invchisquaredUC: The Inverse Chi-squared Distribution In VGAMextra: Additions and Extensions of the 'VGAM' Package

 inv.chisqDist R Documentation

The Inverse Chi–squared Distribution

Description

Density, CDF, quantile function and random number generator for the Inverse Chi–squared distribution.

Usage

    dinv.chisq(x, df, log = FALSE)
pinv.chisq(q, df, lower.tail = TRUE, log.p = FALSE)
qinv.chisq(p, df, lower.tail = TRUE, log.p = FALSE)
rinv.chisq(n, df)



Arguments

 x, q, p, n Same as Chisquare. df, lower.tail, log, log.p Same as Chisquare.

Details

The inverse chi–squared distribution with non–negative df = \nu degrees of freedom implemented here has density

f(x; \nu) = \frac{ 2^{-\nu / 2} x^{-\nu/2 - 1} e^{-1 / (2x)} }{ \Gamma(\nu / 2) }, 

where x > 0, and \Gamma is the gamma function.

The mean is 1 / (\nu - 2), for \nu > 2, and the variance is given by 2 / [(\nu - 2)^2 (\nu - 4)], for \nu > 4.

Also, as with Chisquare, the degrees of freedom can be non–integer.

Value

dinv.chisq returns the density, pinv.chisq returns the distribution function, qinv.chisq gives the quantiles, and rinv.chisq generates random numbers from this distribution.

Source

Specifically, it is the probability distribution of a random variable whose reciprocal follows a chi–squared distribution, i.e.,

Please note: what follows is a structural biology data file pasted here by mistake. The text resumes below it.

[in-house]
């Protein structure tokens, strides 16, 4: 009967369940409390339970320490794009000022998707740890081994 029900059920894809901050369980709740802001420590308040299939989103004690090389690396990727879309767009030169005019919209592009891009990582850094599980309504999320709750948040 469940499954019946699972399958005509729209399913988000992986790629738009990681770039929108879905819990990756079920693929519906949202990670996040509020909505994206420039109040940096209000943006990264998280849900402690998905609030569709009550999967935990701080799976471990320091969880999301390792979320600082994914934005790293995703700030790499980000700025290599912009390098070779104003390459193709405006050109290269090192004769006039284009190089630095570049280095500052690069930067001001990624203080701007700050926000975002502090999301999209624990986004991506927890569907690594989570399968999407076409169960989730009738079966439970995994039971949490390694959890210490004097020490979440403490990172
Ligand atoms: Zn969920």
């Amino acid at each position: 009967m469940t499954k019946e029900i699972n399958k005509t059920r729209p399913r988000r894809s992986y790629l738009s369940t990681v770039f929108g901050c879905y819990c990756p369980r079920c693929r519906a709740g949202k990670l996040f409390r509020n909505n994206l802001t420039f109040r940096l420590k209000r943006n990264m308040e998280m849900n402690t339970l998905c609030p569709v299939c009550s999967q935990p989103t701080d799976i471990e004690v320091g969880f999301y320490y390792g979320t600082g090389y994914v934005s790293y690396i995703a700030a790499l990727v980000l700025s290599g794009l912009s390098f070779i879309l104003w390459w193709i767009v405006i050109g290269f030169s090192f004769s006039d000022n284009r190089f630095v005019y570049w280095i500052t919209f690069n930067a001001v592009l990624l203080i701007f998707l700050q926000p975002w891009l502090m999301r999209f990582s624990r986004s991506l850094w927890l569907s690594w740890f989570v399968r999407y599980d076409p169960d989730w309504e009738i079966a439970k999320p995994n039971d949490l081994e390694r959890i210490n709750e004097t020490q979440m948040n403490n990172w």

If Y \sim chi–squared(\nu), then 1/Y \sim Inverse chi–squared(\nu).

As a result, dinv.chisq, pinv.chisq, qinv.chisq and rinv.chisq use the functions Chisquare as a basis. Hence, invalid arguments will lead these functions to return NA or NaN accordingly.

Note

Yet to do: A non–central parameter as an argument, if amenable.

Two similar versions of the Inverse chi–squared distribution with \nu degrees of freedom may be found in the literature, as follows:

Let Y \sim chi–squared(\nu), then

I. 1 / Y \sim Inverse chi–squared(\nu), and II.  \nu / Y \sim Inverse chi–squared(\nu).

Here, the former, which is the popular version, has been implemented.

V. Miranda

References

Johnson, N.L., Kotz, S. and Balakrishnan, N. (1995) Continuous Univariate Distributions. Chapters 18 (volume 1) and 29 (volume 2). Wiley, New York.

Chisquare, gamma.

Examples


##  Example 1  ##
nn <- 50; df <- 1.4
data.1   <- ppoints(nn)
data.q   <- qinv.chisq(-data.1, df = df, log.p = TRUE)
data.p   <- -log(pinv.chisq(data.q, df = df))
max(abs(data.p - data.1))     # Should be zero

##  Example 2  ##

xx    <- seq(0, 3.0, len = 301)
yy    <- dinv.chisq(xx, df = df)
qtl   <- seq(0.1, 0.9, by = 0.1)
d.qtl <- qinv.chisq(qtl, df = df)
plot(xx, yy, type = "l", col = "orange",
main = "Orange is density, blue is cumulative distribution function",
sub  = "Brown dashed lines represent the 10th, ... 90th percentiles",
las = 1, xlab = "x", ylab = "", ylim = c(0, 1))
abline(h = 0, col= "navy", lty = 2)
lines(xx, pinv.chisq(xx, df = df), col = "blue")
lines(d.qtl, dinv.chisq(d.qtl, df = df), type ="h", col = "brown", lty = 3)



VGAMextra documentation built on Nov. 2, 2023, 5:59 p.m.